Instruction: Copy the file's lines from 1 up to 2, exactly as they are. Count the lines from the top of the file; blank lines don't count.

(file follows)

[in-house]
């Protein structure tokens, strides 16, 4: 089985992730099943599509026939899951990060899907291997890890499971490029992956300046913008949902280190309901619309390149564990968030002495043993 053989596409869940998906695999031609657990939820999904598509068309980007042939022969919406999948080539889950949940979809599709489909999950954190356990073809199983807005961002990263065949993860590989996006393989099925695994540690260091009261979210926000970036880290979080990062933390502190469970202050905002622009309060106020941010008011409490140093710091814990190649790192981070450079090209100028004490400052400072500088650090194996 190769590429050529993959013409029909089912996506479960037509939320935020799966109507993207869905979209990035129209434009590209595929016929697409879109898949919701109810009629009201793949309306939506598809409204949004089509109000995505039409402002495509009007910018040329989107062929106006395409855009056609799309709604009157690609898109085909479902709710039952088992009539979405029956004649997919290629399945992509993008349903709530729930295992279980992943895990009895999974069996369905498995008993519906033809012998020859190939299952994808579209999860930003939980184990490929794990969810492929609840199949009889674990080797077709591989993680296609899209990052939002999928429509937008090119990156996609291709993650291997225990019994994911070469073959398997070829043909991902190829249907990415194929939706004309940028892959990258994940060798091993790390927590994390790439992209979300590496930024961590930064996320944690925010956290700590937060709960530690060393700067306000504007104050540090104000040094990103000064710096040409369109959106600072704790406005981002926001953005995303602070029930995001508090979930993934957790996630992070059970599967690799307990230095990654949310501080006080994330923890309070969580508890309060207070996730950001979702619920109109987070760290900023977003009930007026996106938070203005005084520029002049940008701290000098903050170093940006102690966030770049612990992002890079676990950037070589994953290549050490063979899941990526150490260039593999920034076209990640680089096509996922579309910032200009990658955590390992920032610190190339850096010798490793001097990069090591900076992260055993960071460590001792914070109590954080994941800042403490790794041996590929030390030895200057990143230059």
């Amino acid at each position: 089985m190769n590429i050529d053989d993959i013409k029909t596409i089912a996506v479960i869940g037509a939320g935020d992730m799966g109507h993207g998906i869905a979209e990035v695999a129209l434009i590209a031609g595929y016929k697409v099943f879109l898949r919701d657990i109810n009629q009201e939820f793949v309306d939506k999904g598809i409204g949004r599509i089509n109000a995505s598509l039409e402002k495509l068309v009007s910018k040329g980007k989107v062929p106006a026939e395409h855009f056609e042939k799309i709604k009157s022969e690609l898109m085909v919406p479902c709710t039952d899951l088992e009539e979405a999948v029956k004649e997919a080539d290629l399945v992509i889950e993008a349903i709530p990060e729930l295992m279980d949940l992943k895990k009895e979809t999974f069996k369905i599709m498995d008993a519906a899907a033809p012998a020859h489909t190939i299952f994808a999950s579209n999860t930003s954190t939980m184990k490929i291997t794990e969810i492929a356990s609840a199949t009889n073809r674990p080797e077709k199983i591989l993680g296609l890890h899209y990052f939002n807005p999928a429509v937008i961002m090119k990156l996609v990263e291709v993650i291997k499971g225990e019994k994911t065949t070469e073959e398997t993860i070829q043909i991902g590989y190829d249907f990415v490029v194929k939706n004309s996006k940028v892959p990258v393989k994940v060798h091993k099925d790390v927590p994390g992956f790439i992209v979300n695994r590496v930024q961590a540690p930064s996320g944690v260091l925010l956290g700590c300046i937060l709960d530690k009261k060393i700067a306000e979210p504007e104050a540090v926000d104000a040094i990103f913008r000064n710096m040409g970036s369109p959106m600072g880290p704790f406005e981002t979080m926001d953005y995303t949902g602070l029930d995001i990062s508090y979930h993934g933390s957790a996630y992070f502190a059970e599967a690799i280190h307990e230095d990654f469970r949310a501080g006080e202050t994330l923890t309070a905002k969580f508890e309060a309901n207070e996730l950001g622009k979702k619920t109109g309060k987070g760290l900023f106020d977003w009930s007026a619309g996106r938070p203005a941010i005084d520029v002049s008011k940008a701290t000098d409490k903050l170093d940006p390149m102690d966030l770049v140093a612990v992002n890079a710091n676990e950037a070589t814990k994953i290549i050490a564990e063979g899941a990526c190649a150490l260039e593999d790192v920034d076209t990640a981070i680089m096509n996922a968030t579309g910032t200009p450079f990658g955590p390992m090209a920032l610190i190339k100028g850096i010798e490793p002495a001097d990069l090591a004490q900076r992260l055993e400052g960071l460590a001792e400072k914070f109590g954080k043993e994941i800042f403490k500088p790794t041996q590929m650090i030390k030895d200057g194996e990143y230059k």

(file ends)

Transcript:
[in-house]
């Protein structure tokens, strides 16, 4: 089985992730099943599509026939899951990060899907291997890890499971490029992956300046913008949902280190309901619309390149564990968030002495043993 053989596409869940998906695999031609657990939820999904598509068309980007042939022969919406999948080539889950949940979809599709489909999950954190356990073809199983807005961002990263065949993860590989996006393989099925695994540690260091009261979210926000970036880290979080990062933390502190469970202050905002622009309060106020941010008011409490140093710091814990190649790192981070450079090209100028004490400052400072500088650090194996 190769590429050529993959013409029909089912996506479960037509939320935020799966109507993207869905979209990035129209434009590209595929016929697409879109898949919701109810009629009201793949309306939506598809409204949004089509109000995505039409402002495509009007910018040329989107062929106006395409855009056609799309709604009157690609898109085909479902709710039952088992009539979405029956004649997919290629399945992509993008349903709530729930295992279980992943895990009895999974069996369905498995008993519906033809012998020859190939299952994808579209999860930003939980184990490929794990969810492929609840199949009889674990080797077709591989993680296609899209990052939002999928429509937008090119990156996609291709993650291997225990019994994911070469073959398997070829043909991902190829249907990415194929939706004309940028892959990258994940060798091993790390927590994390790439992209979300590496930024961590930064996320944690925010956290700590937060709960530690060393700067306000504007104050540090104000040094990103000064710096040409369109959106600072704790406005981002926001953005995303602070029930995001508090979930993934957790996630992070059970599967690799307990230095990654949310501080006080994330923890309070969580508890309060207070996730950001979702619920109109987070760290900023977003009930007026996106938070203005005084520029002049940008701290000098903050170093940006102690966030770049612990992002890079676990950037070589994953290549050490063979899941990526150490260039593999920034076209990640680089096509996922579309910032200009990658955590390992920032610190190339850096010798490793001097990069090591900076992260055993960071460590001792914070109590954080994941800042403490790794041996590929030390030895200057990143230059």